Collins targets clean-cabin technologies, eyes supersonic future | News

Amid the pandemic, Collins Aerospace continues investing in supersonic aircraft technology while eyeing aspects of business and commercial aviation that will be “systematically” changed by Covid-19.

For instance, business jet customers will, from now, expect aircraft to have the types of touchless technologies that are commonplace on the ground.

That is according to Collins president of customer and account management Colin Mahoney, who spoke with FlightGlobal ahead of VBACE, the virtual business aviation conference replacing this year’s NBAA BACE event.


“Our focus in the industry needs to be… on those things that are systematically changed forever,” Mahoney says. “This [pandemic] has changed our expectations as humans.”

Customers will expect that touchless technologies be standard on aircraft, he says.

Such systems include automated cabin management systems, already found on new jets, which allow passengers to control various cabin functions – lighting or entertainment – using personal devices.

Customers will also expect

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Scientists design model to predict cellular drug targets against COVID-19 — ScienceDaily

A computational model of a human lung cell has been used to understand how SARS-CoV-2 draws on human host cell metabolism to reproduce by researchers at the University of Warwick. This study helps understand how the virus uses the host to survive, and enable drug predictions for treating the virus to be made.

Viruses rely on their host to survive, a crucial step of lifecycle is the synthesis of the virus particles within the host cell, therefore understanding this process is key to finding ways to prevent the virus from surviving.

Using a computer model of a human lung cell metabolism, scientists from the School of Life Sciences at the University of Warwick have captured the stoichiometric amino and nucleic acid requirements of SARS-CoV-2, the virus that causes Covid-19. Publishing their results in the paper, ‘Inhibiting the reproduction of SARS-CoV-2 through perturbations in human lung cell metabolic network’, in the

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Folding of SARS-CoV2 genome reveals drug targets — and preparation for ‘SARS-CoV3’ — ScienceDaily

For the first time, an international research alliance has observed the RNA folding structures of the SARS-CoV2 genome with which the virus controls the infection process. Since these structures are very similar among various beta corona viruses, the scientists not only laid the foundation for the targeted development of novel drugs for treating COVID-19, but also for future occurrences of infection with new corona viruses that may develop in the future.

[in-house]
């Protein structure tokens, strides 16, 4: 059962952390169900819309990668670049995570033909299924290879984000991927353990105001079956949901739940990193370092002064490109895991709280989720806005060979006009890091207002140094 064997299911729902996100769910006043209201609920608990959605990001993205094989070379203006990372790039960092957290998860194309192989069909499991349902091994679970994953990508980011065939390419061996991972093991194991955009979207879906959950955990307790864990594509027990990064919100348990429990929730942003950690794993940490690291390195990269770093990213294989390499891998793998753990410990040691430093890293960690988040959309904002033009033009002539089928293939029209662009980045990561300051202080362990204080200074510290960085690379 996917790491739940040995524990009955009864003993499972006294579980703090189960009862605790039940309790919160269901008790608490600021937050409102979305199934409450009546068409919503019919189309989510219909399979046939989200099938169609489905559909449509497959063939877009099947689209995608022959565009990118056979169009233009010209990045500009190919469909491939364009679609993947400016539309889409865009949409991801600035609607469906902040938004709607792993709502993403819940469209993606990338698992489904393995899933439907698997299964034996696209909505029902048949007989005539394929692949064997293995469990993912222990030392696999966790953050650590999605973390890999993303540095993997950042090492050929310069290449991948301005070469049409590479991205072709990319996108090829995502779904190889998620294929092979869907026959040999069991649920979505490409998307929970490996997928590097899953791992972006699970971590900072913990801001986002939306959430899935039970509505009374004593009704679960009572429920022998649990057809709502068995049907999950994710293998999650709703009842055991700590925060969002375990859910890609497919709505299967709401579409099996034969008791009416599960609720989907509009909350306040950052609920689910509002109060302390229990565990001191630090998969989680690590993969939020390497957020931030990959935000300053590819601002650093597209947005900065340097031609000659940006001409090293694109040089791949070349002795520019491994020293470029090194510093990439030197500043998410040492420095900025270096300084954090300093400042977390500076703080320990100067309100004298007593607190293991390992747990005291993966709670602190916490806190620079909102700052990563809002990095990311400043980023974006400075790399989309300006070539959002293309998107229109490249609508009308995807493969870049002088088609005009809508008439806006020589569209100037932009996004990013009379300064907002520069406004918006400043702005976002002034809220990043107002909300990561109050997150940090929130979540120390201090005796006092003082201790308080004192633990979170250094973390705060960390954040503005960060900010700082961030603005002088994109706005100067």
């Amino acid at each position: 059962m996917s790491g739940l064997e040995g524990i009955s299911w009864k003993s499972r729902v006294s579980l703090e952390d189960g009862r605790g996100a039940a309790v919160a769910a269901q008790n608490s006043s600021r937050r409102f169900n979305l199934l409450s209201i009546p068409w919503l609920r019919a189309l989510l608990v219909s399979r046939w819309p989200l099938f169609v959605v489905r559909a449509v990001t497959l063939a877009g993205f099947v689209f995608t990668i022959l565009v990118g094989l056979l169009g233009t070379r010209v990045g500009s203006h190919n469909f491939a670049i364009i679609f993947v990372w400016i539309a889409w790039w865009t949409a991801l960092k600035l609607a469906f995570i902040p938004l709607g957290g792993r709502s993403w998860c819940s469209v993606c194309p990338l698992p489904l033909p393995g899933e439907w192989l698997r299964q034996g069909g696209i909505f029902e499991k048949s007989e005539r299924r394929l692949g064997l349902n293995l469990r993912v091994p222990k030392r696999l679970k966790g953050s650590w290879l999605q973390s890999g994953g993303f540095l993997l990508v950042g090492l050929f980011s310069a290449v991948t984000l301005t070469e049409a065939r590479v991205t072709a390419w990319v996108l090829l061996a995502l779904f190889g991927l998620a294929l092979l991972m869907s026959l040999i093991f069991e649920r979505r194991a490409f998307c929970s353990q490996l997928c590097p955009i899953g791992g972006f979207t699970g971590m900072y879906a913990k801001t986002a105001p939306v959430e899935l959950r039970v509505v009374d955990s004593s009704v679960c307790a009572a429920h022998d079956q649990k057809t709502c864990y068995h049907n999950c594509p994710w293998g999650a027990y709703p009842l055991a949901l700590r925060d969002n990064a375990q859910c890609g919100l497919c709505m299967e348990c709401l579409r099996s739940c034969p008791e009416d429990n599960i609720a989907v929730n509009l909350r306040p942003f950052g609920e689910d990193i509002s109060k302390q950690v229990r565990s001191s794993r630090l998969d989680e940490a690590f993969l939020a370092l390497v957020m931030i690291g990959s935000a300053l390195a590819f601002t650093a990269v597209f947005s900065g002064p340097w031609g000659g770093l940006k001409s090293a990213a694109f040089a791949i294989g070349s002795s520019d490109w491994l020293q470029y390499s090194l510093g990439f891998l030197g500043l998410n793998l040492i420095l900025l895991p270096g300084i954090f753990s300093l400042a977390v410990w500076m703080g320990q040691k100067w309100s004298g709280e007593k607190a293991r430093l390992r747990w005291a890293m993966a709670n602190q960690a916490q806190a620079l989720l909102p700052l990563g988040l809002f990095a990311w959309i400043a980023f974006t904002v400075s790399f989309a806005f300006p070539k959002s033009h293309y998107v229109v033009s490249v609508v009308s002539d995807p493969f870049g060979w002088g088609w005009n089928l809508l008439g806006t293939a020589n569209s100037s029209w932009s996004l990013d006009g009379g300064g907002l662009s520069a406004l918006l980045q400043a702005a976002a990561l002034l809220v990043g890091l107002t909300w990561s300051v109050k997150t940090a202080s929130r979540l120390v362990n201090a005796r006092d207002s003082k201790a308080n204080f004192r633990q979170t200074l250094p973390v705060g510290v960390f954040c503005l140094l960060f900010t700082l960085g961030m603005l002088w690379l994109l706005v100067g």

The genetic code of the SARS-CoV2 virus is exactly 29,902 characters long, strung through a long RNA molecule. It contains the information for the production of 27 proteins. This is not much compared to the possible 40,000 kinds of protein that a human cell can produce. Viruses, however, use the metabolic processes of their host cells to multiply. Crucial to this strategy is that viruses can precisely control the synthesis of their own proteins.

SARS-CoV2 uses the spatial folding

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CIA thinks North Korean missiles could reach U.S. targets, analyst says

Nov. 18 (UPI) — North Korea may have developed intercontinental ballistic missiles with sufficient atmospheric reentry capabilities that can reach the United States, a former CIA analyst says.

Bruce Klingner, senior research fellow at the Heritage Foundation, said in a new report the CIA has made the assessments of “definite threats to the U.S. homeland.”

“Although North Korea has not yet conducted an ICBM flight test that successfully demonstrated a re-entry vehicle capability, the CIA has assessed that Pyongyang’s ICBM re-entry vehicles would likely perform adequately if flown on a normal trajectory to continental U.S. targets,” Klingner says in the think tank’s 2021 Index of U.S. Military Strength.

North Korean missile tests in recent years have led to speculation about whether Pyongyang has mastered atmospheric reentry for projectiles capable of targeting the United States.

In 2017, missile expert Michael Elleman of the International Institute for Strategic Studies in London said

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Joint Korean/Australian Project Targets China’s Rare Earth Control

A joint South Korean/Australian mineral processing research project is showing potential to eat into China’s dominance of the high-value and strategically-important rare earth industry.

While in its early days the Ziron Tech project has successfully produced two of the most important metals in the rare earth family; praseodymium and neodymium which are used to make the permanent magnets used in electric cars and renewable energy systems.

As well as producing samples of the metals weighing up to 18.5 pounds an agreement to construct a commercial plant producing up to 550 pounds a day was signed last week.

A long-time in planning the key to the Ziron Tech process is a unique orebody located near the city of Dubbo in the Australian State of New South Wales.

If the work in Korea leads to full-scale commercial rare

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Scientists make breakthrough discovery of new therapeutic targets for Alzheimer’s — ScienceDaily